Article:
Russian submarine Sweden
A photo showing an object travelling southwards at a speed of one knot inside Swedish waters released by the Swedish military. Reuters

A Swedish navy admiral has claimed that a suspected Russian submarine, which was spotted in waters off Stockholm in October 2014, sparking a maritime hunt reminiscent of Cold War movies, was actually a workboat.

Sweden's armed forces however played down the claim, saying they stood by their previous assessment that the country's territorial waters were violated by a "foreign power".

Rear Admiral Anders Grenstad told a local newspaper that a six-month investigation has concluded that a mysterious object sighted in the Stockholm archipelago in October was a civilian boat.

"The analysis has shown that the photograph taken in Stockholm's inner archipelago was of a smaller boat," Grenstad, told Dagens Nyheter newspaper.

The admiral, who was the deputy chief of the large-scale search operations launched after the sighting, identified the vessel as a 10.5m long, white plastic boat named "Time Bandit".

The daily said the Armed Forces have subsequently classed down the observation from "possible submarine" to "non-submarine" and reported their conclusions to the Swedish government last week.

However the Armed Forces later said the investigation was still ongoing, with a final report on the incident due later in spring.

"We can already observe that the assessment made by the Government and Armed Forces on November 14 2014 remains in full," the military said in a statement.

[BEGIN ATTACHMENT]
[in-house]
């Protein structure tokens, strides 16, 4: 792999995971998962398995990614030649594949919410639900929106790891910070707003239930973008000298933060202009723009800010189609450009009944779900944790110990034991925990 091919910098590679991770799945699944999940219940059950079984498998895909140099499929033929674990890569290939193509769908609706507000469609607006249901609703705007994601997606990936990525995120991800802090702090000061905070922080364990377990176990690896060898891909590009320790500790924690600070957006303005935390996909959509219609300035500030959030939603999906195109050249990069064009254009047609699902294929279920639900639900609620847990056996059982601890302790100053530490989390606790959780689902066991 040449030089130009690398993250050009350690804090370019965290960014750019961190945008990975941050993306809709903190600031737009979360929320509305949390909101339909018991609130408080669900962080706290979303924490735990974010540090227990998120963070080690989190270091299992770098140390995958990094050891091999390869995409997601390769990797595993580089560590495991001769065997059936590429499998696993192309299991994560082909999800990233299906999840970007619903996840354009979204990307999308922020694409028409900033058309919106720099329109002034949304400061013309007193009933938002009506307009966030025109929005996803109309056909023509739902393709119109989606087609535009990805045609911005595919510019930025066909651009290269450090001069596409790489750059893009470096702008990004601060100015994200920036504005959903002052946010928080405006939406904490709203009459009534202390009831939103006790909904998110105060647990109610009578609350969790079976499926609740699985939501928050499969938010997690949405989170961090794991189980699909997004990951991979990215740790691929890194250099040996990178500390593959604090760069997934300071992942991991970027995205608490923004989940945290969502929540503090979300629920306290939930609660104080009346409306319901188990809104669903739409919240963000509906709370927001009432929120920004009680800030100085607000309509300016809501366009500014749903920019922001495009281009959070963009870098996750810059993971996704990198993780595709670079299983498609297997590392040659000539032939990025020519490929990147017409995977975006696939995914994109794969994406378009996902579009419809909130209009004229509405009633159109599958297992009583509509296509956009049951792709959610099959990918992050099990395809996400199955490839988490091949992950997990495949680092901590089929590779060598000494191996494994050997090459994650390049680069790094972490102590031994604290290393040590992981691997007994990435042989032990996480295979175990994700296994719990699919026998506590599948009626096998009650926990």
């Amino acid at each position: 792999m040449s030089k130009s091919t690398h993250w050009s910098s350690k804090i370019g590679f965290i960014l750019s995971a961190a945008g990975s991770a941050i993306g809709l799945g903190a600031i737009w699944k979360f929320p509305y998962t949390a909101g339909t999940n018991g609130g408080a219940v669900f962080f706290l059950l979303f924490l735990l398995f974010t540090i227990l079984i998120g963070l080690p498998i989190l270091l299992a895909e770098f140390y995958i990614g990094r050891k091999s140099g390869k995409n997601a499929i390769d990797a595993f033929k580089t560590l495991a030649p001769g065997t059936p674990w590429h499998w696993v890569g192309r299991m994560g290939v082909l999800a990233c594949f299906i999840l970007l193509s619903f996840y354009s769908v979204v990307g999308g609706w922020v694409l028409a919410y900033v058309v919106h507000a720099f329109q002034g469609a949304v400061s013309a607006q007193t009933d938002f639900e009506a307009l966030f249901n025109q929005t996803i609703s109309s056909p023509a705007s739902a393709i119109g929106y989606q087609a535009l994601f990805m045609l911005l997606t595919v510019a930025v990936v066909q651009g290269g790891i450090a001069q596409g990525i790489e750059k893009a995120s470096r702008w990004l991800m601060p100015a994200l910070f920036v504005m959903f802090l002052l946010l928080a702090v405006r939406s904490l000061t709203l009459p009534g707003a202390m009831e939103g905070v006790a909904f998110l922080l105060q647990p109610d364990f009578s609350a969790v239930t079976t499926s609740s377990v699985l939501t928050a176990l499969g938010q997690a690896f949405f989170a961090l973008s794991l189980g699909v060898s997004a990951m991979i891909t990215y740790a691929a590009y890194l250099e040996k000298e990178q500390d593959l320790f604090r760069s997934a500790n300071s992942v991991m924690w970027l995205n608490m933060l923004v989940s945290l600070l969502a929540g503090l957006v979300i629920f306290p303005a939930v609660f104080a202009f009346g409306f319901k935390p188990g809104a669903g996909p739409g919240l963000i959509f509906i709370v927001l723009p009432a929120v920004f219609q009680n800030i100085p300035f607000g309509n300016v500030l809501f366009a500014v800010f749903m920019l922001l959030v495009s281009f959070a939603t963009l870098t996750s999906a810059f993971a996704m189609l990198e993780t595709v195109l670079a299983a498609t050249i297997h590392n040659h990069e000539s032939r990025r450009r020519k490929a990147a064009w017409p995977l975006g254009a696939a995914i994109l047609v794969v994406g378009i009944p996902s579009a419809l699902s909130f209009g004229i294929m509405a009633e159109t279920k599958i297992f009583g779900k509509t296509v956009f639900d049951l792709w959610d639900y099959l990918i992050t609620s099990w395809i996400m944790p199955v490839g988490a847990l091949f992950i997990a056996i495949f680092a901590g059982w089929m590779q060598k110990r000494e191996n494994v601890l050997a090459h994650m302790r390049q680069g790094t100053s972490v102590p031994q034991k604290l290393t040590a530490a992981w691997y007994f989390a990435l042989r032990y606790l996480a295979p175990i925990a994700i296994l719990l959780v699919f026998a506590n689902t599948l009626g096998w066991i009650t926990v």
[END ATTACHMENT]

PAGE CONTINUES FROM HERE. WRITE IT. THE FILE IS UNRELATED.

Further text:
In November 2014, Stockholm said it had "unambiguous" evidence that a foreign submarine had entered its waters.

"There is no doubt, we have excluded all other explanations," Supreme Commander Sverker Göranson said. "Swedish territory has been seriously and unacceptably violated by a foreign power."

The military said its sensors made a "decisive observation" leading to the conclusion that a vessel had entered Swedish territory but did not provide further details, citing national security reasons.

"The analysis cannot determine the nationality of the intruder," the Armed Forces said .

All fingers were pointed at Moscow as, a few weeks earlier, amid growing tensions between the West and the Kremlin, the mysterious object was photographed by retired naval officer Sven Olof Kviman close to the coast.

Early reports suggested that the unknown vessel could have been a damaged Russian submarine, a U-boat.

Despite launching its biggest military operation in years, Sweden's hunt proved unsuccessful and was called off after a week, with Stockholm saying the vessel had probably escaped into the Baltic Sea.

Kviman told Dagens Nyheter he was sure what he saw and photographed was a submarine.

"It is completely impossible that we have got this wrong, it would mean both my wife and I were colour blind. Time Bandit, at a length of 10 metres, is of a completely different size to the submarine. I saw the submarine above water: the bow, stern and tower. It is always difficult to determine the size, but it was around 20-30 metres long," he told the paper, The Local reported.